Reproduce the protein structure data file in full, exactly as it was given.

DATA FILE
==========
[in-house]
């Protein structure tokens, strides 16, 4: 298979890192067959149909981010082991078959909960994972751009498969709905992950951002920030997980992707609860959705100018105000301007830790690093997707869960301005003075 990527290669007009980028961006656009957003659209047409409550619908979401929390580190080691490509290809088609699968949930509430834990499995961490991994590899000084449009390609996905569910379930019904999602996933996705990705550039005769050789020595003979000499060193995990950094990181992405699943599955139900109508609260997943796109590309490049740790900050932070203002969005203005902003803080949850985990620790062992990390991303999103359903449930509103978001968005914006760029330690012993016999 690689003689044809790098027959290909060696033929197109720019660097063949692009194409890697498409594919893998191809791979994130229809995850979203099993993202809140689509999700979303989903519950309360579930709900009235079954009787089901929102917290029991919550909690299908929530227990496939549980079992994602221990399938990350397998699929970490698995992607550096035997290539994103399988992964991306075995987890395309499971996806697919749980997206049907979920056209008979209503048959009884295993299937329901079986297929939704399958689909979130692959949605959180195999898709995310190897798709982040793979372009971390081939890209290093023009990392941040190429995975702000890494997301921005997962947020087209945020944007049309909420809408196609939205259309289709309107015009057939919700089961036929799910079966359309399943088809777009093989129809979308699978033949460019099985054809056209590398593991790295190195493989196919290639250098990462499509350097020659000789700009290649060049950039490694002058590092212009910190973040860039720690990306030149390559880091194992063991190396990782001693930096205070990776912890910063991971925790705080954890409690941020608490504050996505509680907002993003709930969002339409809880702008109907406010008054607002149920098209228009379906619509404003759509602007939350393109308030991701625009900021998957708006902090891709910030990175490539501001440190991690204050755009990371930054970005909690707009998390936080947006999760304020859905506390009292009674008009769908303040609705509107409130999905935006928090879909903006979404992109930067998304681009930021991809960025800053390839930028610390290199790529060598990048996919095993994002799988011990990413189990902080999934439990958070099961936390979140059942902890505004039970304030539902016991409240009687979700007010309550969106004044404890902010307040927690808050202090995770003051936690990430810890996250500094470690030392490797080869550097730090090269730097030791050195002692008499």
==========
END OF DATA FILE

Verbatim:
[in-house]
């Protein structure tokens, strides 16, 4: 298979890192067959149909981010082991078959909960994972751009498969709905992950951002920030997980992707609860959705100018105000301007830790690093997707869960301005003075 990527290669007009980028961006656009957003659209047409409550619908979401929390580190080691490509290809088609699968949930509430834990499995961490991994590899000084449009390609996905569910379930019904999602996933996705990705550039005769050789020595003979000499060193995990950094990181992405699943599955139900109508609260997943796109590309490049740790900050932070203002969005203005902003803080949850985990620790062992990390991303999103359903449930509103978001968005914006760029330690012993016999 690689003689044809790098027959290909060696033929197109720019660097063949692009194409890697498409594919893998191809791979994130229809995850979203099993993202809140689509999700979303989903519950309360579930709900009235079954009787089901929102917290029991919550909690299908929530227990496939549980079992994602221990399938990350397998699929970490698995992607550096035997290539994103399988992964991306075995987890395309499971996806697919749980997206049907979920056209008979209503048959009884295993299937329901079986297929939704399958689909979130692959949605959180195999898709995310190897798709982040793979372009971390081939890209290093023009990392941040190429995975702000890494997301921005997962947020087209945020944007049309909420809408196609939205259309289709309107015009057939919700089961036929799910079966359309399943088809777009093989129809979308699978033949460019099985054809056209590398593991790295190195493989196919290639250098990462499509350097020659000789700009290649060049950039490694002058590092212009910190973040860039720690990306030149390559880091194992063991190396990782001693930096205070990776912890910063991971925790705080954890409690941020608490504050996505509680907002993003709930969002339409809880702008109907406010008054607002149920098209228009379906619509404003759509602007939350393109308030991701625009900021998957708006902090891709910030990175490539501001440190991690204050755009990371930054970005909690707009998390936080947006999760304020859905506390009292009674008009769908303040609705509107409130999905935006928090879909903006979404992109930067998304681009930021991809960025800053390839930028610390290199790529060598990048996919095993994002799988011990990413189990902080999934439990958070099961936390979140059942902890505004039970304030539902016991409240009687979700007010309550969106004044404890902010307040927690808050202090995770003051936690990430810890996250500094470690030392490797080869550097730090090269730097030791050195002692008499």